USA Pro Challenge: The Day Report Stage 2
Video analysis of the second stage of the USA Pro Challenge
Before the start of stage 2 of the USA Pro Challenge you could tell that the riders were nervous, virtually every team had stationary trainers set up for the riders to warm up on. Once the flag dropped, the riders would be faced with the ascent up Rabbit Ears Pass. The stage would culminate with a 7km climb up to 3,317meters (10,882ft) of altitude after 185km of racing.
The dynamics of this stage were different to stage 1, as the riders let the first move of the day be the selection that pushed on, isolated out on the road, searching for glory. Early motivation was the thing that paid off. They weren’t far off, as breakaway rider Nate Brown for Cannondale-Garmin only got caught with one kilometer to go.
Today I rode in the UnitedHealthcare team car and got an insight into their tactics during the stage. Danny Summerhill, a Colorado native, and a rider always motivated to shine in his home state, instigated the first attack of the day in an attempt to keep the King of the Mountain’s jersey, that Jonny Clarke won after the first stage, within the UHC team. Although he pushed hard to make it happen, Summerhill was beaten to the line twice by Optum’s Will Routley. and now lies 2nd in the KOM competition with Clarke in 3rd.
After the stage, we took a look at Summerhill’s Pioneer power file and discussed with him how he utilizes the metrics he has on his cycle computer. A common theme among the professional riders is that they use many parameters to gauge their effort. They are aware of their power numbers, their heart rate on the screen, their cadence, but as well they are listening to the sensations in their body. This is a talent of the pros, to understand what their limits are on any given day. The power of the mind, and external motivations means that given the right circumstances, a rider can smash through their previously recorded best efforts in an attempt to fight for that podium position or help their teammate attain a similar feat. Human limitations are constantly pushed.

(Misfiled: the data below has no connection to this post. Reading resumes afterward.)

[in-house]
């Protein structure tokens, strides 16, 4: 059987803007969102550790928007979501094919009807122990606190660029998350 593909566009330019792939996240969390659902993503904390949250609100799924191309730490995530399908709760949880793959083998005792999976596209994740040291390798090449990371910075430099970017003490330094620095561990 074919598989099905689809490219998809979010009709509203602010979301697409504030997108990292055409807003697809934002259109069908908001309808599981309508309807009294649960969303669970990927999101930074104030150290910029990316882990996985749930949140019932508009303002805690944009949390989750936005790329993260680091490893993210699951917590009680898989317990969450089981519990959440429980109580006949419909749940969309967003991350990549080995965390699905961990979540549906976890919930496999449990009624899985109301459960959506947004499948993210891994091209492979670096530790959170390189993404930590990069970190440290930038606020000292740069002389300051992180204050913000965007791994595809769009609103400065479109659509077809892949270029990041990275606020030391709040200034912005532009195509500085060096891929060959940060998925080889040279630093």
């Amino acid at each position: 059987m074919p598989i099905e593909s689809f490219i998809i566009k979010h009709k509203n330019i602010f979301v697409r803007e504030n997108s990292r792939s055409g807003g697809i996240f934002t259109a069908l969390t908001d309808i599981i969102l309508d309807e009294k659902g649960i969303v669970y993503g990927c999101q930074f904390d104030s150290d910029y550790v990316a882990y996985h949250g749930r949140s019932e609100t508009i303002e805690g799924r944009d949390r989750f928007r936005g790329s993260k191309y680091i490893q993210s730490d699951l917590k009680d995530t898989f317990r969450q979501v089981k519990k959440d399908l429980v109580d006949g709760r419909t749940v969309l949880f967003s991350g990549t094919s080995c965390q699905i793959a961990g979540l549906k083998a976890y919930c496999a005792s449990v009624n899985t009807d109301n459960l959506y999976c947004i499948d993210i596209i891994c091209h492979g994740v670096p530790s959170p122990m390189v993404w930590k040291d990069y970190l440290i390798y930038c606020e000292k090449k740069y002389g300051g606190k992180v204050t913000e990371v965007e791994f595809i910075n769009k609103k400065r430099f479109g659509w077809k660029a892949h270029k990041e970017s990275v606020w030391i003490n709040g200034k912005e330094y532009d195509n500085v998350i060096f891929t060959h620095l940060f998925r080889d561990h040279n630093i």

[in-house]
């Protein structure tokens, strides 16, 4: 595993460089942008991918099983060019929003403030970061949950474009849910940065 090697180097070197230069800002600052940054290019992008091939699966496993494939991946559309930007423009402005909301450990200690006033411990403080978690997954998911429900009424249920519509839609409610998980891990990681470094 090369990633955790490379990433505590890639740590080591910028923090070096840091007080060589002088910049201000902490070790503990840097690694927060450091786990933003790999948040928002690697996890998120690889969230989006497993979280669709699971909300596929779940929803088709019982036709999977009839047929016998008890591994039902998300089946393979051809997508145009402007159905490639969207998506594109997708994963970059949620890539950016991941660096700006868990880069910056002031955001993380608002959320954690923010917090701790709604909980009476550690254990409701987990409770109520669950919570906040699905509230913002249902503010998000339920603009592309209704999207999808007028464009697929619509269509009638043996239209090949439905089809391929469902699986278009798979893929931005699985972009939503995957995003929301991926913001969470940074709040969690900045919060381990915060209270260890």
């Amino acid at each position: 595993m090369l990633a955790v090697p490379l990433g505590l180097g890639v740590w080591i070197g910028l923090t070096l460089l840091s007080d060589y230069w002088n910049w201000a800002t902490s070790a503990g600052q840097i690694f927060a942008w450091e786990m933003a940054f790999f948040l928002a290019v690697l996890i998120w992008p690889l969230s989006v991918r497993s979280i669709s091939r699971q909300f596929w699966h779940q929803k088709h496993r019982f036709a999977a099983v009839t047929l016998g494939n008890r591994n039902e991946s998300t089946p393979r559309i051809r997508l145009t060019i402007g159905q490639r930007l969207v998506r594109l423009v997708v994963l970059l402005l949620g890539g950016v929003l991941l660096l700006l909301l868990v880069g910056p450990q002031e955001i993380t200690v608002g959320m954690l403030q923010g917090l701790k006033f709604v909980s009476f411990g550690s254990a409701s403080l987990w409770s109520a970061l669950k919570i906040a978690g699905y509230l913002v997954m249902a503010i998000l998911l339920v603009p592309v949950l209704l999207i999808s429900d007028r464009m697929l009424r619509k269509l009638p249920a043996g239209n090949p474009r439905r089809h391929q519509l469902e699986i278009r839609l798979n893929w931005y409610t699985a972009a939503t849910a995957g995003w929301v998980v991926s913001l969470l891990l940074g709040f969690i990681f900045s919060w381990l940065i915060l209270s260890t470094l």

Getting into some fine detail of Summerhill’s ride today using Trainingpeaks WKO+ software, we see the difficulty of that first climb up Rabbit Ears pass and the KOM sprint. Danny averaged 351W for 34 minutes before accelerating to average 679W over 1min13sec in a sprint where he was beaten by the in-form Routley. As we alluded to yesterday, the altitude in Colorado is a huge additional stress, and at the top of this pass, Summerhill’s maximum physiological effort would have been blunted by as much as 10%.
From there we shoot down to where you see the second KOM of the day. As it was undulating coming into this climb, the lead-up to the sprint line was 3.5 minutes long and Summerhill needed to hold 394W to stay in contention before launching for 23 seconds at an average of 684W.
Finally, there is another important feature to review in the “heaviness” of today’s stage. Summerhill spent over four hours in the breakaway burning over 4400kj at an average of 305 normalized watts (a smoothed out version of average watts taking into account true physiological exertion). Using an “internet” reported weight of 70kg (not always the best for accuracy), this equates to 4.3watts/kg, which is a sign of Summerhill’s immense aerobic capabilities. I’m sure he enjoyed a good feed tonight
The stage was won by BMC’s Brent Bookwalter with our featured rider yesterday, Clarke, showing great form, backing up from the breakaway with a fourth place not far behind.
Stage 3 launches from Copper Mountain, up and over Independence Pass, cresting at 3678 meters (12,065ft) above sea level and down into the town of Aspen. It will surely be a tough stage and it will be exciting to see if some of the fast men can chase down the mountain climbers on the final descent.
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